Since your dryer can affect your clothes' appearance and life span, the one you buy is important. Before you decide, remember to consider the features available, and think about what’s best for your lifestyle.
Types of Dryers
All dryers use an electric motor to tumble clothes and an electric fan to distribute heated air. The difference is how heat is generated: with natural gas or electricity. The decision to purchase gas versus electric depends on whether you have a gas line in your laundry area. If you want to change your dryer’s fuel source, you’ll need the help of a professional contractor.
Electric: Generally, they’re slightly more expensive than gas dryers to operate and use twice the strength of an ordinary household electric current. Most run on a 240-volt current to heat up coils and require a 240 outlet in your laundry area.
Gas: The initial cost of gas can be slightly higher than that of an electric dryer, but it’s typically less expensive to operate. It usually takes only a year or two to make up the purchase-price difference due to energy savings.
The Basics of Dryers
When you're ready to shop for a new dryer, remember the 3 Cs — Capacity, Controls and Cycles.Capacity
The more you can dry in a single load, the less time and money you’ll spend doing your laundry. Also, clothes tend to wrinkle less in larger drums because there’s more tumbling room. You should look for a model with about twice the capacity of your washer — it will dry more in less time — and it can keep up with the pace of your washer.
As with washers, controls on dryers are more sophisticated and easier to use. Digital displays and one-touch selections can be programmed and preset to meet your drying needs. For a more traditional look, choose dial or push-button controls.
- Sensor Dry: A moisture sensor knows how wet your laundry is and adjusts the drying time accordingly. This not only saves you time and money on energy costs, it can prevent overdrying (which can cause shrinkage) and extend the life of your clothes. And you can set a moisture sensor to your desired level of dryness — whether that's damp or completely dry.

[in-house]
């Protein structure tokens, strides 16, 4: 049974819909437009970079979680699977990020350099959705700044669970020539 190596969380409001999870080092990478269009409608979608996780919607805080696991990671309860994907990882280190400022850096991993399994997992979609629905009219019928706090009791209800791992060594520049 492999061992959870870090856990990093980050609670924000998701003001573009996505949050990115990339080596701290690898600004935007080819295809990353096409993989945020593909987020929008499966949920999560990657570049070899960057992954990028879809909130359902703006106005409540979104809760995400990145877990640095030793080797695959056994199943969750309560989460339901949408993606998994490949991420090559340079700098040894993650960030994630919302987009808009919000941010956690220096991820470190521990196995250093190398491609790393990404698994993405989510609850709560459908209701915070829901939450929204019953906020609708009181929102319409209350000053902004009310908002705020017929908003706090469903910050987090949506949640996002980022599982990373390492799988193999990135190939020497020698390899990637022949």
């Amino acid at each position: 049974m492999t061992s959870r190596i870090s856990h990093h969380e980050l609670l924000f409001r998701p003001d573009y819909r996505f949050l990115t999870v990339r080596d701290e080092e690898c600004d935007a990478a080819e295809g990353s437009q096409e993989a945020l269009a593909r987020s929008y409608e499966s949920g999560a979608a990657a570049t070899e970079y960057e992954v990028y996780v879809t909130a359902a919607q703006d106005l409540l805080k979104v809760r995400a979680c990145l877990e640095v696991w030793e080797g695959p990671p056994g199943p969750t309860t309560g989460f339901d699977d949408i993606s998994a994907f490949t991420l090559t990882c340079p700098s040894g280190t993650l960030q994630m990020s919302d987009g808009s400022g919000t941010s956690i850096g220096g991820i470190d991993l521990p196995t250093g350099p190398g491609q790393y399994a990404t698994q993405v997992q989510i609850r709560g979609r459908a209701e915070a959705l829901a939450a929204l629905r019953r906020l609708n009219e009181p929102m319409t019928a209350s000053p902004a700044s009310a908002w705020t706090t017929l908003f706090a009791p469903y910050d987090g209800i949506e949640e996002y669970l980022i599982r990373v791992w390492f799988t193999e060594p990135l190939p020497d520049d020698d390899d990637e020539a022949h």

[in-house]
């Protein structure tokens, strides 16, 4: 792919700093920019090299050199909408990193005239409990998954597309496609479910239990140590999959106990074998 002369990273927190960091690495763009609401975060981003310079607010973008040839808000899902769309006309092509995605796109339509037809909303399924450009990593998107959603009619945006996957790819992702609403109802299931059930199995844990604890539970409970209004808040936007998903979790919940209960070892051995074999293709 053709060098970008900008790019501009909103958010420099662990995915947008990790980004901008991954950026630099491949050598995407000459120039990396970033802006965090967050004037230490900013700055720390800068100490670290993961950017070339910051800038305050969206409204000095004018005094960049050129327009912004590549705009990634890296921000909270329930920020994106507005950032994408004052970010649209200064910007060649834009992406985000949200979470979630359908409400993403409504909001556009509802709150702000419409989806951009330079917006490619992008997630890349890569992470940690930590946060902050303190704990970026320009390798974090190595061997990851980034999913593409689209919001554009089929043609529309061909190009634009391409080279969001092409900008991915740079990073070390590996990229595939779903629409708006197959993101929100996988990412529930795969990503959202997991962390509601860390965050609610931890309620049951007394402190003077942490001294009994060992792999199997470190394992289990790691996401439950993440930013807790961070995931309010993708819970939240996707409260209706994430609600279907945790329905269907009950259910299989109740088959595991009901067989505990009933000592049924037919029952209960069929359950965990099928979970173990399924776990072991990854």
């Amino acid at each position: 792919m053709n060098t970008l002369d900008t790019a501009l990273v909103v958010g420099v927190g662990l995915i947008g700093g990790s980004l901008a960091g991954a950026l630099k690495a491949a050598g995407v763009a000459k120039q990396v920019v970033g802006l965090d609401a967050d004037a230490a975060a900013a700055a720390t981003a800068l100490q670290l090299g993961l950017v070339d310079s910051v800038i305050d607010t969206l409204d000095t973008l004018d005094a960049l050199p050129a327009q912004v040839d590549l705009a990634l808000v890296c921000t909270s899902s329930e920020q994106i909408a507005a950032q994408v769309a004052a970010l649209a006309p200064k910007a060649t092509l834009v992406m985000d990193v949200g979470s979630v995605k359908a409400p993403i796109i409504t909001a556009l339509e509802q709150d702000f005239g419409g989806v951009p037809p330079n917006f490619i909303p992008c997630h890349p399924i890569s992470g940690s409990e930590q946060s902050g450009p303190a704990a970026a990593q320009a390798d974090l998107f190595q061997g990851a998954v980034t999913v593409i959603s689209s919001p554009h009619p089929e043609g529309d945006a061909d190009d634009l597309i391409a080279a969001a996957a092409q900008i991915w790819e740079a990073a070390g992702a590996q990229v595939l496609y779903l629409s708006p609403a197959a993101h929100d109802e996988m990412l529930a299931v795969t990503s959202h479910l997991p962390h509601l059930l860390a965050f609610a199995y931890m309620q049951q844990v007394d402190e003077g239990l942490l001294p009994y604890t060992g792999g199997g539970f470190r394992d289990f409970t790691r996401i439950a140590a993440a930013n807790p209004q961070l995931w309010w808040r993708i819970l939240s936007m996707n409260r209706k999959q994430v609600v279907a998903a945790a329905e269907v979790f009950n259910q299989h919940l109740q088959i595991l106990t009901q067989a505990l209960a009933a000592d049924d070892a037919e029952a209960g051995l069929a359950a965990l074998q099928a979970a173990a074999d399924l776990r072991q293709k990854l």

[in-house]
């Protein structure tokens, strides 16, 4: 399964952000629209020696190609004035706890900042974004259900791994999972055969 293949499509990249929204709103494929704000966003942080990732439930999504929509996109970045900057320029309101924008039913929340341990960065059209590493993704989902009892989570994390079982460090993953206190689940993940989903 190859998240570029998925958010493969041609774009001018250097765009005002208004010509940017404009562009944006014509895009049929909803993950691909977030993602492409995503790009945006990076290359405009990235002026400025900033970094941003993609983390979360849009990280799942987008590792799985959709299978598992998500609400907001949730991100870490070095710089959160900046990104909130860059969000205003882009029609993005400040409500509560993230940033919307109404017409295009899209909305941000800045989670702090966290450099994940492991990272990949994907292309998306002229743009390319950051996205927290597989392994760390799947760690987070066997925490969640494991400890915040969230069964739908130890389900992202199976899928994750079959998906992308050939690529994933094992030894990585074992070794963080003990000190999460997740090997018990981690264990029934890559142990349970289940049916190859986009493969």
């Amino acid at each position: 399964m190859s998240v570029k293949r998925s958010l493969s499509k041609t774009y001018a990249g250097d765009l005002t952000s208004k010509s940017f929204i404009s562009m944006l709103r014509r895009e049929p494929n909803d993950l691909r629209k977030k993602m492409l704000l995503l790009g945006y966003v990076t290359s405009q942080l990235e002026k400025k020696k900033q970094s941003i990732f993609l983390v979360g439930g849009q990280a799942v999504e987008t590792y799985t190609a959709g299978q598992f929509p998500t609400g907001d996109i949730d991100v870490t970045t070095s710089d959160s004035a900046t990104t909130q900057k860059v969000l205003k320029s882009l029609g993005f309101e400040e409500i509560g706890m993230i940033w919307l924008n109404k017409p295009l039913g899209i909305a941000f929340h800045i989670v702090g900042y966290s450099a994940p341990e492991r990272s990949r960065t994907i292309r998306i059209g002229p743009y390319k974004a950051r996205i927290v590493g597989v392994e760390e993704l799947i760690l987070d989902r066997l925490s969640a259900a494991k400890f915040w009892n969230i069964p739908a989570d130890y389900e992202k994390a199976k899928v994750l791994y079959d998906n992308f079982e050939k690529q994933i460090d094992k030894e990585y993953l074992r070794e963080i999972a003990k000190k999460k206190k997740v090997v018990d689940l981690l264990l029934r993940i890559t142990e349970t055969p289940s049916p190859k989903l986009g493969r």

- Eco-Cycle: Dryers with an eco-cycle use significantly less energy than normal cycles by accurately monitoring the dryness of clothes, saving you money on energy bills, and helping your clothes last longer. Some models even have a monitor on the console that displays the energy use and efficiency of different drying cycles. Dryers with an eco-cycle can use up to 35% less dryer energy when paired with a matching washer compared to a conventional top-load pair.
- Steam: Steam is one of the newest dryer innovations that makes doing laundry easier. A steam cycle can refresh an outfit you’ve worn, relaxing wrinkles and removing odors. During this cycle, a small amount of water is sprayed into the dryer drum after several minutes of tumbling with heat. It can also be set to periodically tumble, rearrange and fluff the load to help keep wrinkles from forming. The setting can be adjusted based on the number of garments.
- Delicate: Many dryers have a delicate cycle that uses an ultra-low temperature to safely and gently dry lightweight garments and loosely woven fabrics. Your clothes will last longer and keep their color if dried using the correct temperatures.
- Wrinkle: Wrinkles can set in to clothes that sit in the dryer for too long after a cycle, especially if they’re warm. A wrinkle-prevention option is great if you can't always empty your dryer right away. It continues to tumble clothes without heat to avoid creating set-in wrinkles.
- Sanitization: Bacteria and germs can easily find their way into fabrics. A dryer with a sanitizing cycle can help provide some relief to children and adults with frequent allergies by using high heat or steam to sanitize items that can't be easily washed. A sanitization cycle eliminates up to 99.9% of common household bacteria.
According to ENERGY STAR®, clothes dryers aren't rated in the government program because there's little difference in the energy use between models. If you’d like to reduce energy in other ways, try the moisture sensor cycle in the dryer or a high spin cycle in your washing machine. Both will reduce the amount of drying time needed and ultimately use less energy.